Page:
Bowed Mandolin

Joseph Collingwood American
Patentee Herman J. Weckwerth

Not on view

Herman J. Weckwerth of Germania, Wisconsin filed a patent on May 18, 1899 for an unusual mandolin body, which was granted to him on June 27 of the same year. The patent specifices that it is for the design of a mandolin body and shows a drawing of an instrument shaped like the example at The Met. The instrument has four double-courses of strings and a cross-section on the patent reveals a slightly arched top and back. As such, the Weckwerth patent would seem to related to other mandolin designs from the period such as Orville Gibson's archtop mandolin patent of 1898 (see Met number 2015.643a, b, c) and George Contal's Arnola (violaline) patented in France in 1900 (see Met number 2018.869a, b).

However, the Weckwerth instrument at the museum is set up with a high arched bridge, an arched fingerboard, and a padding like a chinrest on the tailpiece. Further, inside the instrument there is a soundpost and a bass bar. These features indicate the museum's instrument was set up to bow like a violin, rather than pluck like a mandolin. The bowed-mandolin was built for Weckwerth by the highly regarded violin maker Joseph Collingwood of Ottumwa, Iowa.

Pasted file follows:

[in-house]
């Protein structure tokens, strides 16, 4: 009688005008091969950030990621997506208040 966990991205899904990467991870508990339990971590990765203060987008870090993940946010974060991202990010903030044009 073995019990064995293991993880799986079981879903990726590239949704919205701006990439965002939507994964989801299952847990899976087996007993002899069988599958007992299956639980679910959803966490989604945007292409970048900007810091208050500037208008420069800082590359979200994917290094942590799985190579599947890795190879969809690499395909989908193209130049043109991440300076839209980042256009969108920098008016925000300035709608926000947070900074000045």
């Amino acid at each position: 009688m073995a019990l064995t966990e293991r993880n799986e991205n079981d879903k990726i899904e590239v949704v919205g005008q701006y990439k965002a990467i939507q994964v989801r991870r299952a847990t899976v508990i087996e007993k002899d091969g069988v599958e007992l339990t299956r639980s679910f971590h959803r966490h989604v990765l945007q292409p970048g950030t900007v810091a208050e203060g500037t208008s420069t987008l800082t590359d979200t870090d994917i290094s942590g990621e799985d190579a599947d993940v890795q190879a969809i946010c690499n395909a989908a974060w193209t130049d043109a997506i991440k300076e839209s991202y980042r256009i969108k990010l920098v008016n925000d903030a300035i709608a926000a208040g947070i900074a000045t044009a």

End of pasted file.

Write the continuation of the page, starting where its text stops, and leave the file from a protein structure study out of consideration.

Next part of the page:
Description: Lozenge-shape body with lower end (tail) squared off; arched front (pine) and back; two D-shaped soundholes flaking a crude, high violin-type movable bridge with blocks added under the feet; ebony fingerboard (unfretted) extending above top from an angled violin-type neck terminating in a flat tuning head with geared machine pegs; four pairs of wire strings (lowest two pairs overwound) attached to a wide metal tailpiece that also holds a velvet-covered chinrest; violin-type bass bar and sound post within; dark brown varnish.

Bowed Mandolin, Joseph Collingwood (American, Pittsburgh, Pennsylvania 1853–1928 Ottumwa, Iowa), Wood, North American, Wisconsin

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